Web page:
All About Jazz needs your help and we have a deal. Pay $20 and we'll hide those six pesky Google ads that appear on every page, plus this box and the slideout box on the right for a full year! You'll also fund website expansion.
The trombone is such a laid-back instrument that when it rises to lead a recording session, you know it will a low-key affair. And that's not a bad thing. Add to this the fact that teacher/bandleader Frank Darmiento employs a pianist and bassist who specialize in both electric and acoustic versions of their instruments and the results are a contrast of old and new sounds found on the trombonist’s new recording, Sudden Impact. Mr. Darmiento does his part of deepen the contrast by performing on both tenor and alto trombone.
First, the straight-ahead: Mr. Darmiento’s compositional style is thoroughly mainstream. His arrangements offer plenty of solo room for his quartet, who collectively takes full advantage of the leader’s generosity. Whether it is Darmiento’s "Lost in Aisle Seven" or the standard "Days for Wine and Roses," the swing is easy and the momentum solid. The title cut features Joel Robin’s electric piano sounding like a well behaved Chick Corea, quietly voicing behind the trombonist before embarking on his own vintage late ‘70s solo. Steve Milhouse joins Robins electrically with a beautifully burping bass pop. "Double Trouble" and "Crusin’" sport the same effective setup.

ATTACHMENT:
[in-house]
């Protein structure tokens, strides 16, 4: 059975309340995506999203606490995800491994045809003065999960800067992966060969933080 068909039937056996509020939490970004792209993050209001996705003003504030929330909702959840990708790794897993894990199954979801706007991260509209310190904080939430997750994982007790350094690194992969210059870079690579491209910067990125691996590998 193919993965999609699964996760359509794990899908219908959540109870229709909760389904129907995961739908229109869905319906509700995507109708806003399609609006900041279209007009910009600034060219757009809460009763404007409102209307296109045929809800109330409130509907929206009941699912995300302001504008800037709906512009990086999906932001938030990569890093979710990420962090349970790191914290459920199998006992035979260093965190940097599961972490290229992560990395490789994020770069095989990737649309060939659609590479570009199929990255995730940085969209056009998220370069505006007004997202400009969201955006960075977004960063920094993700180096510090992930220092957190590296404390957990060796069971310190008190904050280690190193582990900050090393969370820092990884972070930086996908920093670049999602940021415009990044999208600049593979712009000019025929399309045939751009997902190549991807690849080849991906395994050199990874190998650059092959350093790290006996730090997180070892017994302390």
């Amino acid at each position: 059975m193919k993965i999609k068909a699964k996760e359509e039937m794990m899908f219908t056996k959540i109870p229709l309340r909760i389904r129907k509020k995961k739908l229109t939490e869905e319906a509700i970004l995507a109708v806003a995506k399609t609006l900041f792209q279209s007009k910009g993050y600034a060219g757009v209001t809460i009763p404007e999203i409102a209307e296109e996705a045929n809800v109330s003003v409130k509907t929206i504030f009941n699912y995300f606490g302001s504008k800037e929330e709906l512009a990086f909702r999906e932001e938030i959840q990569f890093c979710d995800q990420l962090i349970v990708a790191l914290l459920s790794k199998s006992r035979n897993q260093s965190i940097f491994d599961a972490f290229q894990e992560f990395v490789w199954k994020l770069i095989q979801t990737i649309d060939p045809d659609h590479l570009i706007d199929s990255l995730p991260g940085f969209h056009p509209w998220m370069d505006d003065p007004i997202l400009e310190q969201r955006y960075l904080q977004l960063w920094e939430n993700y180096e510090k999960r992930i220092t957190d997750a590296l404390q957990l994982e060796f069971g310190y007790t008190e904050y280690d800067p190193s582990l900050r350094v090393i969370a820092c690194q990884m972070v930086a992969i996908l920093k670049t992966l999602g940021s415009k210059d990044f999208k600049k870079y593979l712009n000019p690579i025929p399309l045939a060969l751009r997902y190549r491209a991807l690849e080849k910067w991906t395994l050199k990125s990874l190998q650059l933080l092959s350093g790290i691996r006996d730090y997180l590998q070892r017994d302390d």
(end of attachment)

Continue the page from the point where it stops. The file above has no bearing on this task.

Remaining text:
Perhaps most intriguing tune on the disc is "My Old Flame," complete with Darmiento’s opening prelude quote of Bach’s Cello Suite in G Major. The performance of the standard is quiet and understated, performed perfectly as the ballad it is. Darmiento performs on his "Lightening Always Strikes Twice" with an alto horn, which, like the saxophone counterpart, gives off a dry cool sound like the cold air wafting off of a martini. This song is the most modern sounding of the recording, all acoustic and very progressive. Sudden Impact is enjoyable all around.
I grew up listening to mainstream '70s rock then ended up on the staff at the college paper at San Diego State, and volunteered to review heavy metal LPs. My second semester, the music editor dropped a Fenton Robinson LP on my desk, Night Flight. You like metal; they play guitar--he plays guitar, the editor told me
I grew up listening to mainstream '70s rock then ended up on the staff at the college paper at San Diego State, and volunteered to review heavy metal LPs. My second semester, the music editor dropped a Fenton Robinson LP on my desk, Night Flight. You like metal; they play guitar--he plays guitar, the editor told me. If we don't run a review, Alligator Records is going to stop servicing us.
Night Flight opened up a whole new world for me--the blues led me, inevitably, to Basie, who led to Duke, who led to Mingus, who led to Miles, who led to ...